Since launching last year, Max has made quite a mark on the gaming universe. If you have never tried the indie hit yet, this romp puts you in control of a young boy who sets out on an adventure with a magical marker in a hand drawn world. The entire experience is a platformer at heart, but sets itself apart from other genres by letting the player utilize their own creativity to keep Max safe and sound on his colorful journey. After a year of success, Easy Interactive have now brought the game to the Nintendo DS. Considering that the DS uses a stylus, you would think that this would be our young hero’s true home. How does this platform fare for the already popular IP though? Here is my review for Max and the Magic Marker.
Max and the Magic Marker starts off with a young boy receiving a mysterious package in the mail. As you would have guessed, that young boy is Max and enclosed is a magical marker. Max, who already loves to draw takes the tool and draws a picture of a monster. Before our budding artist can even show off his masterpiece, the monster jumps off the page and comes to life, jumping into other drawings. Max must stop his chaotic creation and doodles himself into the world. With just his newly obtained marker in tow, it’s your job to take control of Max as he tries to stop his own artwork.
As a whole, the whole story is rather charming and meshes well with the game’s concept. I mean, who wouldn’t want to be in the imagination of a child? Even though this story is heartwarming and gentle, following the entire narrative is a bit hard to do as the main story is just told through text sequences and run-ins with other characters. A few cut-scenes or even still images could have done a lot to make up for this, but most will probably overlook the lack of plot as just like the gameplay within, Max and the Magic Marker is rather light on delivery and meant to be accessible to all ages.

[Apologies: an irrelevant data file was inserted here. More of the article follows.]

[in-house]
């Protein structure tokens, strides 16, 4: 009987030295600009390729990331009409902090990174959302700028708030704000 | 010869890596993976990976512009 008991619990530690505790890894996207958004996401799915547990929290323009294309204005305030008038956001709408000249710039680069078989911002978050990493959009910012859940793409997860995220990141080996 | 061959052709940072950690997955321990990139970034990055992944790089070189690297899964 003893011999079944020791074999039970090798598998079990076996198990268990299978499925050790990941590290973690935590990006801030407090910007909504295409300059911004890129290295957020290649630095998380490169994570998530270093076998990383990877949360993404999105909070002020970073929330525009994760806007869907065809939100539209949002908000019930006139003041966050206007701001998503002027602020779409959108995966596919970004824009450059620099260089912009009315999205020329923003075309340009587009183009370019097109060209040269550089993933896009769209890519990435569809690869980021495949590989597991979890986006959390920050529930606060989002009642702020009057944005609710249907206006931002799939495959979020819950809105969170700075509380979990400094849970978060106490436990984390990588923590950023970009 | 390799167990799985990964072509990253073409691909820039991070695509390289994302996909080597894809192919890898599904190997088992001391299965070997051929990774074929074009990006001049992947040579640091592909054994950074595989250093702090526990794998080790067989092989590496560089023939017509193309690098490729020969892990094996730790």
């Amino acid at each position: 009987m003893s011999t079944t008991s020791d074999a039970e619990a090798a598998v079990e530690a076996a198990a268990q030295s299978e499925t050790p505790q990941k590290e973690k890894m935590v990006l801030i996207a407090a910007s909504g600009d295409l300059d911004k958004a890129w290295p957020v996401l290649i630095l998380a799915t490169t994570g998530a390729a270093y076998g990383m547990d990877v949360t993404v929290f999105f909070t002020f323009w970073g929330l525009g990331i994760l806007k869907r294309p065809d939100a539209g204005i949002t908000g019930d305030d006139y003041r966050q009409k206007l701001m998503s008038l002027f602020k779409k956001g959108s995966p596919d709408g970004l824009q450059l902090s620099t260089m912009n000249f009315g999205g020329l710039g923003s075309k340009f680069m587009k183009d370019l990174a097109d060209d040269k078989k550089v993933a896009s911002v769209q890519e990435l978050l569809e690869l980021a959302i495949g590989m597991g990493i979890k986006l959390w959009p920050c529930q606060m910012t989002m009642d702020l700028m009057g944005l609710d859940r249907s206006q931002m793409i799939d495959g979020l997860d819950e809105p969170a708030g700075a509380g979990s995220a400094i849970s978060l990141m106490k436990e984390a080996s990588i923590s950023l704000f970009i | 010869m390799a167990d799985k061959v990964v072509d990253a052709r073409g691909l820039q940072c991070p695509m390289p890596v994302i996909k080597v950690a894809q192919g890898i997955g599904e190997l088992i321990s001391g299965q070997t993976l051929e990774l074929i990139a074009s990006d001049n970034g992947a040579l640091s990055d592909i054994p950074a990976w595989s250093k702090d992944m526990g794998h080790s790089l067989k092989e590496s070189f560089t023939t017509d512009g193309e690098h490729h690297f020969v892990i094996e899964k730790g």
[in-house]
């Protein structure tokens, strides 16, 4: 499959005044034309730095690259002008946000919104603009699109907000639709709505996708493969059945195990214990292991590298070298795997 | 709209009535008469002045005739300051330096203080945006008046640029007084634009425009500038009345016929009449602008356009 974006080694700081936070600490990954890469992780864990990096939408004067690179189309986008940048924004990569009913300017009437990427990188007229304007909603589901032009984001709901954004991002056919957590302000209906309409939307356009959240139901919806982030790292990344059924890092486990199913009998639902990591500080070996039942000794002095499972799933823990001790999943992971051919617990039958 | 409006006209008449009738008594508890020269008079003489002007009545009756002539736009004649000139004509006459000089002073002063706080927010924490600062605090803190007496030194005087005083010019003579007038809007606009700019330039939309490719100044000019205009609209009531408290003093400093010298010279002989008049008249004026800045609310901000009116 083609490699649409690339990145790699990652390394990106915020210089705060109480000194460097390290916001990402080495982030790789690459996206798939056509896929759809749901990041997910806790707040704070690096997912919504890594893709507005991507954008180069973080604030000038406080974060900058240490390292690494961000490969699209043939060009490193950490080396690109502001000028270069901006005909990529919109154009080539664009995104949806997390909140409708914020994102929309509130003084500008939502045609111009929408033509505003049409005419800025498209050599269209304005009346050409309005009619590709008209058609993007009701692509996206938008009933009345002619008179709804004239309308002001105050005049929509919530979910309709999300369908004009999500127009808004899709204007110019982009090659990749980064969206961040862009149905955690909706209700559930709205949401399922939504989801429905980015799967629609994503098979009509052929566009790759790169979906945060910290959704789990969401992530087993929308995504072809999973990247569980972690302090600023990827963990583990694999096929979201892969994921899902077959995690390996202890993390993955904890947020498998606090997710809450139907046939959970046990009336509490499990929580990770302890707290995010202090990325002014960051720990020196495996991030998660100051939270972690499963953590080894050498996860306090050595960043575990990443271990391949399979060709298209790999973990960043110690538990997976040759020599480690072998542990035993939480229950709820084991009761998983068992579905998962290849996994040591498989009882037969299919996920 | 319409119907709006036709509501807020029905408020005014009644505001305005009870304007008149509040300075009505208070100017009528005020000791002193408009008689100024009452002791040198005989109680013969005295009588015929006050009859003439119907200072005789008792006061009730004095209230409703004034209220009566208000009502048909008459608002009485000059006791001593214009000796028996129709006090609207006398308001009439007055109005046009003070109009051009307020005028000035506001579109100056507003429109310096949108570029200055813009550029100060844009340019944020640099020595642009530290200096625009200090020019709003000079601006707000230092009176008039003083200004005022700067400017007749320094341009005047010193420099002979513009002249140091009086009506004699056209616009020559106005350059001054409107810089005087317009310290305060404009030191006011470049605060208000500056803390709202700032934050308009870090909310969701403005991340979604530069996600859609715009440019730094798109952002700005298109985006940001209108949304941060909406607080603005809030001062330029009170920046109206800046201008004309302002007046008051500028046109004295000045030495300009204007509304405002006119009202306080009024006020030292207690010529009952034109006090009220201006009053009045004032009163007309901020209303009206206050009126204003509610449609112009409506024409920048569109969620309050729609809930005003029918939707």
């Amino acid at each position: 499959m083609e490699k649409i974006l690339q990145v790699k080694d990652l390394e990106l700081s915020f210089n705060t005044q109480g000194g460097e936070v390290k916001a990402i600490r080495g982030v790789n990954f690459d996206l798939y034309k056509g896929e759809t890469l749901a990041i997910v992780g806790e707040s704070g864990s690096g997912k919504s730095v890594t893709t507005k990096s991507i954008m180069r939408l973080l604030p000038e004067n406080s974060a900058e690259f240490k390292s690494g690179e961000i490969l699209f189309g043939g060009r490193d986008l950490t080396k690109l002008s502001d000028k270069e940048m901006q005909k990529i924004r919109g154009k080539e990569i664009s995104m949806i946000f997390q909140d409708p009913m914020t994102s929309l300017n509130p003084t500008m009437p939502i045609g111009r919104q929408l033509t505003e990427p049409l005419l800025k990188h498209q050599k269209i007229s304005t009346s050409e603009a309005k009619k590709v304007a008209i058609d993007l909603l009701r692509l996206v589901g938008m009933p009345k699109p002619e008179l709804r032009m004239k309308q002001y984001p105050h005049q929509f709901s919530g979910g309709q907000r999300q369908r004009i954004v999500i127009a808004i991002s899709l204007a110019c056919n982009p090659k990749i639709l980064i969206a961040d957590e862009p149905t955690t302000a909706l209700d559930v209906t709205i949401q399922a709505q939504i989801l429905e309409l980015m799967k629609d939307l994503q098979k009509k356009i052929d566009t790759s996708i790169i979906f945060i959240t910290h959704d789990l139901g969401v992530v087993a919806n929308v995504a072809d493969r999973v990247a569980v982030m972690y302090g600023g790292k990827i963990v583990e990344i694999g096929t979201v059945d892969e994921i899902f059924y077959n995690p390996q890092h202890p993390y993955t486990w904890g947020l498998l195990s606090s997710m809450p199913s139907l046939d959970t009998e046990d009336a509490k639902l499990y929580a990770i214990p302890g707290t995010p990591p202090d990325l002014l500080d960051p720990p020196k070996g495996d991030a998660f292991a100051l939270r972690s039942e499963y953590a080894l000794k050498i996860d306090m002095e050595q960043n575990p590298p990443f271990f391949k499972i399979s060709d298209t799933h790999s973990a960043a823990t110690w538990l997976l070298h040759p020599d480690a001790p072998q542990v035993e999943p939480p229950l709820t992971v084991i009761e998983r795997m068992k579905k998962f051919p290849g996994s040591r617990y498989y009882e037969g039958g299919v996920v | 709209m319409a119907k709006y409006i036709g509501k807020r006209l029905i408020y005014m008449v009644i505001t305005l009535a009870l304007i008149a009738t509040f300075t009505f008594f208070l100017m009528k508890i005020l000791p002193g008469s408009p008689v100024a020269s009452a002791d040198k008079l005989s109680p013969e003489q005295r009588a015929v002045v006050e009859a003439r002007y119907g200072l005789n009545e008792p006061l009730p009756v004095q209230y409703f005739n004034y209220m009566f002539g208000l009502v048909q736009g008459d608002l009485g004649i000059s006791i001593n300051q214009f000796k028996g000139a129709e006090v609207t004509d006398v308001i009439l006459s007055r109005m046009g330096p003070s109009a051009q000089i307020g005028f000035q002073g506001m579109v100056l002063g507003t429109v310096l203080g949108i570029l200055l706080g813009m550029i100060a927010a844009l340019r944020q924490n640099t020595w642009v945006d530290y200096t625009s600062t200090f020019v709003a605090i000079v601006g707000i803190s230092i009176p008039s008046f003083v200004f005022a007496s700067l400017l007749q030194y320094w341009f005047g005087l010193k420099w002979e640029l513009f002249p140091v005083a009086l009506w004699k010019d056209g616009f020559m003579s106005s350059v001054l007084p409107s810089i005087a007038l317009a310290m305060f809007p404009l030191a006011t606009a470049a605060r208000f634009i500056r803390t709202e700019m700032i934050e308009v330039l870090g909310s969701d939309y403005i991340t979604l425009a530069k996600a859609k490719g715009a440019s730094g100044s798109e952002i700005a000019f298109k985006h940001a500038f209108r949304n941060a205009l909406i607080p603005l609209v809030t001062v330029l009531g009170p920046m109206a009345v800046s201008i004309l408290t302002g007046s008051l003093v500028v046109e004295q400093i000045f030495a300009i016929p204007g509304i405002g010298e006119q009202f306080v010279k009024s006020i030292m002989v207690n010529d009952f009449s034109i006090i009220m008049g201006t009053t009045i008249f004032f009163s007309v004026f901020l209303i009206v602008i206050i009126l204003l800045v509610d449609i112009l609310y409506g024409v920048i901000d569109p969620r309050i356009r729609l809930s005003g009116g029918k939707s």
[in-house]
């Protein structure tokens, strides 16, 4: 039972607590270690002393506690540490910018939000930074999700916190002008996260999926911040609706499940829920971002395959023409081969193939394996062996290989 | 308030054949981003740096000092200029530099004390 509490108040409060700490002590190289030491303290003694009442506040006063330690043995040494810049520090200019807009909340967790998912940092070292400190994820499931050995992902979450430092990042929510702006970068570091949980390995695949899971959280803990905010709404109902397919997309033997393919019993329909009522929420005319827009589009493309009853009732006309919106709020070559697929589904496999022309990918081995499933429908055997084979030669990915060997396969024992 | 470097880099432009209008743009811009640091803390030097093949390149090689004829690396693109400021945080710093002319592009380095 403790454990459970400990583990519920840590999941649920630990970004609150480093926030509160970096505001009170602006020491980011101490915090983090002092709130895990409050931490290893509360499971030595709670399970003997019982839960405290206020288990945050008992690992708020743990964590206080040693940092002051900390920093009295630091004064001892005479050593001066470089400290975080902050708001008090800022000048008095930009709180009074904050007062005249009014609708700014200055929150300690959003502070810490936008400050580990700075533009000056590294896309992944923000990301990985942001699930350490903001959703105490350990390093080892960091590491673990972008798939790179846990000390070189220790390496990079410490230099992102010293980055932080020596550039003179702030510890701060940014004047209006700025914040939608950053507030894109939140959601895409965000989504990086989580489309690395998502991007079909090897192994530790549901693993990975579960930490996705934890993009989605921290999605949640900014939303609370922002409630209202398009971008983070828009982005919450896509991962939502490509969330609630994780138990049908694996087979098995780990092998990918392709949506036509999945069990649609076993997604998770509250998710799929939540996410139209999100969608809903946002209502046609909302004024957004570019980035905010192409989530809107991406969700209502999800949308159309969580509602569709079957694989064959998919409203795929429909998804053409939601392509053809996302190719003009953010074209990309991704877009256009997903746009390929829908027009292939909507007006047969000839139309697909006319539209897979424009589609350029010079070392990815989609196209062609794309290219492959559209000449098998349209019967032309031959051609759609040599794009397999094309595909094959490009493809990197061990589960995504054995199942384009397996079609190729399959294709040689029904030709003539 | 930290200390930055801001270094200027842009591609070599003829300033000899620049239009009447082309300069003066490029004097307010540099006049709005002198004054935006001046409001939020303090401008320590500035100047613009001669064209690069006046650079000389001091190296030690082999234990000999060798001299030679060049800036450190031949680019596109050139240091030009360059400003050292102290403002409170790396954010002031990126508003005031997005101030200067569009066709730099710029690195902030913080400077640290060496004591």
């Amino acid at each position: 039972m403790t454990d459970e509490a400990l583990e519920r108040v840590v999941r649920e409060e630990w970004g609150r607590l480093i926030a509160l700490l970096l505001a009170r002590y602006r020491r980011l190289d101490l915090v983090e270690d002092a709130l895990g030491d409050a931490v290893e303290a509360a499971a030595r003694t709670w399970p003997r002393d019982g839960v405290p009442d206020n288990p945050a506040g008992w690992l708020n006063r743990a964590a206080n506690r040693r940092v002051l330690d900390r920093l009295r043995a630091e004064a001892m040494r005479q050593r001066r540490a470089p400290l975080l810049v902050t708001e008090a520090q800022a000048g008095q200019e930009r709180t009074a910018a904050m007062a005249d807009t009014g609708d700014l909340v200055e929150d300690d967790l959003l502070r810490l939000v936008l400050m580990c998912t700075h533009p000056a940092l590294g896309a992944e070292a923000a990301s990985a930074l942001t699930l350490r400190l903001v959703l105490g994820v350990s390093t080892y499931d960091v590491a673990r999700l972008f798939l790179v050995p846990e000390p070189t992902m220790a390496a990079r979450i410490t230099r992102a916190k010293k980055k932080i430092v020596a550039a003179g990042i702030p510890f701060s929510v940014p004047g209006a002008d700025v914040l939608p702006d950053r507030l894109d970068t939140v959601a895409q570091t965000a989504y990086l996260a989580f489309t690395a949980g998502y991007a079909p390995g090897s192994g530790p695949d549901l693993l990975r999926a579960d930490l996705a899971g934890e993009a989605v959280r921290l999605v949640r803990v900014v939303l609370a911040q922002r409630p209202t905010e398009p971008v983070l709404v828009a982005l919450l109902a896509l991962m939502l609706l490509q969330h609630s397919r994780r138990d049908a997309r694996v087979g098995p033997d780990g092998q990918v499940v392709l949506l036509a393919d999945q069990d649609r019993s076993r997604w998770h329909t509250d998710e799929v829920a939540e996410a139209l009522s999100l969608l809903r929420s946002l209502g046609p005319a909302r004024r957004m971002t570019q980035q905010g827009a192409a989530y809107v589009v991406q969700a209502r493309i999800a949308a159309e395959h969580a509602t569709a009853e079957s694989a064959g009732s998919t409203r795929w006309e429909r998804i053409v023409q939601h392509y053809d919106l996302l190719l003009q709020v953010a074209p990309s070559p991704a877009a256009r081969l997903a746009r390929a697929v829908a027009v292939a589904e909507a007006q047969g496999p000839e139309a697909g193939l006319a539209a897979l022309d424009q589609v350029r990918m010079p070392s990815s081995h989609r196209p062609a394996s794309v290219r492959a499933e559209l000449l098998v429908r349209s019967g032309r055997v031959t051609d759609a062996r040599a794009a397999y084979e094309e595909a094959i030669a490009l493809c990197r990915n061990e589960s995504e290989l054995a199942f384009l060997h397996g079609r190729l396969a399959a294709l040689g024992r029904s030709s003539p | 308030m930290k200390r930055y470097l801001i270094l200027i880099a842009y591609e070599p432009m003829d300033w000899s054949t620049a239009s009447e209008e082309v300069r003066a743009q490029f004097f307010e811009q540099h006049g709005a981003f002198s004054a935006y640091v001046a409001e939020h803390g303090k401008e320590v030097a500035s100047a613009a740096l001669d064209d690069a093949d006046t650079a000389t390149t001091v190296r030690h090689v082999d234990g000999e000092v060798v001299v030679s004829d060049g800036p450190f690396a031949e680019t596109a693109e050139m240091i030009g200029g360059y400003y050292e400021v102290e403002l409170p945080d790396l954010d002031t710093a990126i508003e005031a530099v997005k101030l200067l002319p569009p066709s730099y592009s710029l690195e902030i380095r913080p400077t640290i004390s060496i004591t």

As I mentioned, the very core of Max and the Magic Marker is a platformer. Each level is broken down into several segments, all separated by checkpoints. Once the player crosses a checkpoint, they must then relinquish their ink and progress through the next area by solving one or more environmental puzzles. Those expecting Max to control like Mario, Sonic, or any other platforming guru will be a bit disappointed however as he is a bit slow, movement wise. Using the D-Pad for control, players can jump and walk throughout the world and must keep an eye out for many dangers such as water, pits, and enemies. Some of these can be avoided by simply jumping, but usually the game requires you to utilize your magical marker to safely cross longer jumps or to access platforms located at a higher point.
Compared to the many other versions of the game, the marker controls are much more precise due to the Nintendo DS’ stylus. If the player needs to draw a anvil to crush an enemy, you can just draw the said item and watch it plummet to the ground. If a staircase is needed, the player can doodle up a staircase and safely jump up to progress through. There really is no limit on your own creations, but after a while you will quickly learn that creativity is not really necessary for the basics. There were several occasions where I would just scribble out a ball to bash a foe or simply make one line to create a ramp to move upwards or across a gap. You see, the game leaves your own creations up to you, so if you’re not willing to use your own imagination, the entire experience will be rather bland and get stale quickly.